North American stocks rose on Friday following the release of an uneventful U.S. payrolls report and a strong report on service-sector activity, sending the U.S. benchmark index to a fresh five-year high.
The S&P 500 closed at 1466.47, up 7.1 points or 0.5 per cent, marking a full recovery from a market dip in the fourth quarter of 2012. The blue-chip Dow Jones industrial average closed at 13,435.21, up 43.85 points or 0.3 per cent. In Canada, the S&P/TSX composite index closed at 12,540.81, up 70.37 points or 0.6 per cent.
The U.S. Labor Department reported that employers added 155,000 positions in December, in line with expectations but more evidence that the employment seen is merely keeping pace with population growth. The unemployment rate was unchanged, at 7.8 per cent, after November’s rate was revised up from 7.7 per cent.
In Canada, employers added 39,800 jobs in December, with the unemployment rate falling to 7.1 per cent from 7.2 per cent, marking a four-year low.
The U.S. ISM non-manufacturing index rose to 56.1 in December, up from 54.7 in November and ahead of expectations.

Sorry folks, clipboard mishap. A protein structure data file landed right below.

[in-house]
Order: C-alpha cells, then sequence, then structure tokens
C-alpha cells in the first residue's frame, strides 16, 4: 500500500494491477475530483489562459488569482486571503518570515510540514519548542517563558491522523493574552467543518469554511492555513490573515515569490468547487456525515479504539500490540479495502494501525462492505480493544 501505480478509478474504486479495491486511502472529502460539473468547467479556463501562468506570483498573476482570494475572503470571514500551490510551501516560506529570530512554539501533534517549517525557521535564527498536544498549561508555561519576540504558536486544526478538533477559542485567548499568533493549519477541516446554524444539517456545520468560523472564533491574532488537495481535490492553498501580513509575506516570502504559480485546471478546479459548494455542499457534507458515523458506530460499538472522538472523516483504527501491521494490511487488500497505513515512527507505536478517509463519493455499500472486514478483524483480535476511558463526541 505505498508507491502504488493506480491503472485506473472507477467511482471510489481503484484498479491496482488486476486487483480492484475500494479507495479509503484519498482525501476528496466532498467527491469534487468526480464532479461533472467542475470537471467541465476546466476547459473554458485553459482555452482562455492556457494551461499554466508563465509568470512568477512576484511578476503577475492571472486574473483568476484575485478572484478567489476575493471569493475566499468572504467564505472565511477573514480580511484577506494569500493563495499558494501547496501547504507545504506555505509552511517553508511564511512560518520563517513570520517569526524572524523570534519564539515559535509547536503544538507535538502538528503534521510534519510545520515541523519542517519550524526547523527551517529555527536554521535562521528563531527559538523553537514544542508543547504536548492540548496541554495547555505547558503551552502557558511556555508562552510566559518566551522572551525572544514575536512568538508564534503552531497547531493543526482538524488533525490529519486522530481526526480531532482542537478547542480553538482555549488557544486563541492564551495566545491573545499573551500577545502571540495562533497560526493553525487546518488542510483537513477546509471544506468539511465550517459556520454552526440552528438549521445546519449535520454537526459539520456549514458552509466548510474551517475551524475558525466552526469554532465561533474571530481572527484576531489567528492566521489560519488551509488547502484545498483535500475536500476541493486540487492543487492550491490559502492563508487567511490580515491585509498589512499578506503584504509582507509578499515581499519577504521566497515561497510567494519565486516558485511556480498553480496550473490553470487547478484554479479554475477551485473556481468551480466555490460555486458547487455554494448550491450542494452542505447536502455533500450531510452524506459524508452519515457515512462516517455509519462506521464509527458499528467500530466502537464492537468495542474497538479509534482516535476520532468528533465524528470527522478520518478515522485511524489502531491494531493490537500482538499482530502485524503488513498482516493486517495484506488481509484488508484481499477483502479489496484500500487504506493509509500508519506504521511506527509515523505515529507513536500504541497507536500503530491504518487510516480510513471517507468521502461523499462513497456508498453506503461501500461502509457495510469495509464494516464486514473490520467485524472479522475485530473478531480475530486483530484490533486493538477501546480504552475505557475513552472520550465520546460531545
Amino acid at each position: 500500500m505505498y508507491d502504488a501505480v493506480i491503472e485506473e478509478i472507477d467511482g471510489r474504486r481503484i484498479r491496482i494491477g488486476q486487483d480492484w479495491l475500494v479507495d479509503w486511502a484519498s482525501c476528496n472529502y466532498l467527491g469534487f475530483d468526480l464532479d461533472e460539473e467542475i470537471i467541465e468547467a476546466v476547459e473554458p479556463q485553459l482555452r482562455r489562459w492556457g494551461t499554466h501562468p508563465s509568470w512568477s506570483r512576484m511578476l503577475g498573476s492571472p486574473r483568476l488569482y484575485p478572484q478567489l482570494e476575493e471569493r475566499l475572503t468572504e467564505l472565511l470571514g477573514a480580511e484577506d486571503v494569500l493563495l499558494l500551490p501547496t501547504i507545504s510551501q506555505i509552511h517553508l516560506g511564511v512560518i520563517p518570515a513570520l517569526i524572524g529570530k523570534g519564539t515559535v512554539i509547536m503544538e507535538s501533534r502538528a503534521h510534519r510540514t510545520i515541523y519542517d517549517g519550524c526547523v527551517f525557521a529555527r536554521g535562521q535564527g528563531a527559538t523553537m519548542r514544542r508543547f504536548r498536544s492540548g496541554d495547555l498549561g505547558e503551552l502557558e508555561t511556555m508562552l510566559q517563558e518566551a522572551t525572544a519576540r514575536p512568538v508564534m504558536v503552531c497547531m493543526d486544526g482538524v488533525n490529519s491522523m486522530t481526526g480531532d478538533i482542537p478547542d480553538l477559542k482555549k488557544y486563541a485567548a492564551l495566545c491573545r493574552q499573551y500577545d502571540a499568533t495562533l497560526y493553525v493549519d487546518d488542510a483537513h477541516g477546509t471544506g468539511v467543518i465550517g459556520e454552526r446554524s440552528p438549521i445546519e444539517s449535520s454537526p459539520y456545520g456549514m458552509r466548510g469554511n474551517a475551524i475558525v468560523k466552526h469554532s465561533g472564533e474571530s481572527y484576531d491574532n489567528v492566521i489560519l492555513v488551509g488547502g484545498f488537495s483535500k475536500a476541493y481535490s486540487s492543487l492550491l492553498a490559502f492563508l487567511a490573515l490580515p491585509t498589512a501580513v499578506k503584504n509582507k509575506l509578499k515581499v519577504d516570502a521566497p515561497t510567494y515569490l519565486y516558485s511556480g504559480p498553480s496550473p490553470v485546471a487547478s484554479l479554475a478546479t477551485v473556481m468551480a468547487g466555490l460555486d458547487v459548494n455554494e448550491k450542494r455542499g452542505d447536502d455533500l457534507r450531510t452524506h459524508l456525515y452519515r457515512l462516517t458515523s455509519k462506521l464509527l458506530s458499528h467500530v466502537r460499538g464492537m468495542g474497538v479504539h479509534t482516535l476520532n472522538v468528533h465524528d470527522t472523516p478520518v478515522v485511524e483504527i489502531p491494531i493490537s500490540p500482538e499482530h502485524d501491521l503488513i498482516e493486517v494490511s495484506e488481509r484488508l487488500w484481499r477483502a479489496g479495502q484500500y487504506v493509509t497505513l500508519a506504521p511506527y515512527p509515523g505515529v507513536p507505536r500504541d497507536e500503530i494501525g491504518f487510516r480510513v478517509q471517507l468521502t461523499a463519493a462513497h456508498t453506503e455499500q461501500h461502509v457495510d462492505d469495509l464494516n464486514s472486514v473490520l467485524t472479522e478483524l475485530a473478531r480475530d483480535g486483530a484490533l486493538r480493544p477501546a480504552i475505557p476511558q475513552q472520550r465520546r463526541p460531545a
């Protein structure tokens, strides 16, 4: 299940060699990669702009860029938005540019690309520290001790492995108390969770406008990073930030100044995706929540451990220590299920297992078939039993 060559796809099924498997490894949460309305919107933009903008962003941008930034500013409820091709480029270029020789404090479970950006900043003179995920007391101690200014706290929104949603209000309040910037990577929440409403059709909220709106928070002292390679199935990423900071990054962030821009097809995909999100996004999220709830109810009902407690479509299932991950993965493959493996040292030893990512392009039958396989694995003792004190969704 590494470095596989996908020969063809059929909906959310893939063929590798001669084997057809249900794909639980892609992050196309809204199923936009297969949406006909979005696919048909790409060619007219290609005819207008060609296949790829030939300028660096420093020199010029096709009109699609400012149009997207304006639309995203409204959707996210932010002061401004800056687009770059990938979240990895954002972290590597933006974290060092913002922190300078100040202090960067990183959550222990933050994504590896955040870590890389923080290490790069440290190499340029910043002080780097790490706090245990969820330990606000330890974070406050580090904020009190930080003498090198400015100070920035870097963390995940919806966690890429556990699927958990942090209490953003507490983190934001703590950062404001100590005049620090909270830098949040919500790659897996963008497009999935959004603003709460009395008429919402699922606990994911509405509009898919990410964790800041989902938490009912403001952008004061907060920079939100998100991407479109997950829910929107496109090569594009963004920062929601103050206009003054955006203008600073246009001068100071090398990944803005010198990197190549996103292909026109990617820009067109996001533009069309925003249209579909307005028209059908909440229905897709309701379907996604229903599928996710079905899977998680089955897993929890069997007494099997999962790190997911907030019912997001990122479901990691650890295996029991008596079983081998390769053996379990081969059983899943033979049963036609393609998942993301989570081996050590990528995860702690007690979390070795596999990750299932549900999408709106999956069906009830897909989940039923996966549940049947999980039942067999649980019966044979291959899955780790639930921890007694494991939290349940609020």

Yet, stock markets remain relatively subdued after an impressive two-day rally earlier in the week, when investors reacted to a budget agreement in Washington, which averted the damaging consequences of going over the so-called “fiscal cliff.” However, that agreement failed to incorporate any budget cuts or extension of the debt ceiling – setting up the next couple of months as another round of political tension and uncertainty.
Apple Inc. weighed on the technology sector after the stock fell 2.8 per cent.
Gold fell to $1,648.90 (U.S.) an ounce, down $25.70. Gold has come under stress with indications from the Federal Reserve that its stimulus programs could end sooner than expected. Barrick Gold Corp. rose 0.2 per cent, recovering from an earlier decline.
Crude oil rose to $93.09 a barrel, up 17 cents. Among Canadaian energy stocks, Suncor Energy Inc. rose 0.5 per cent.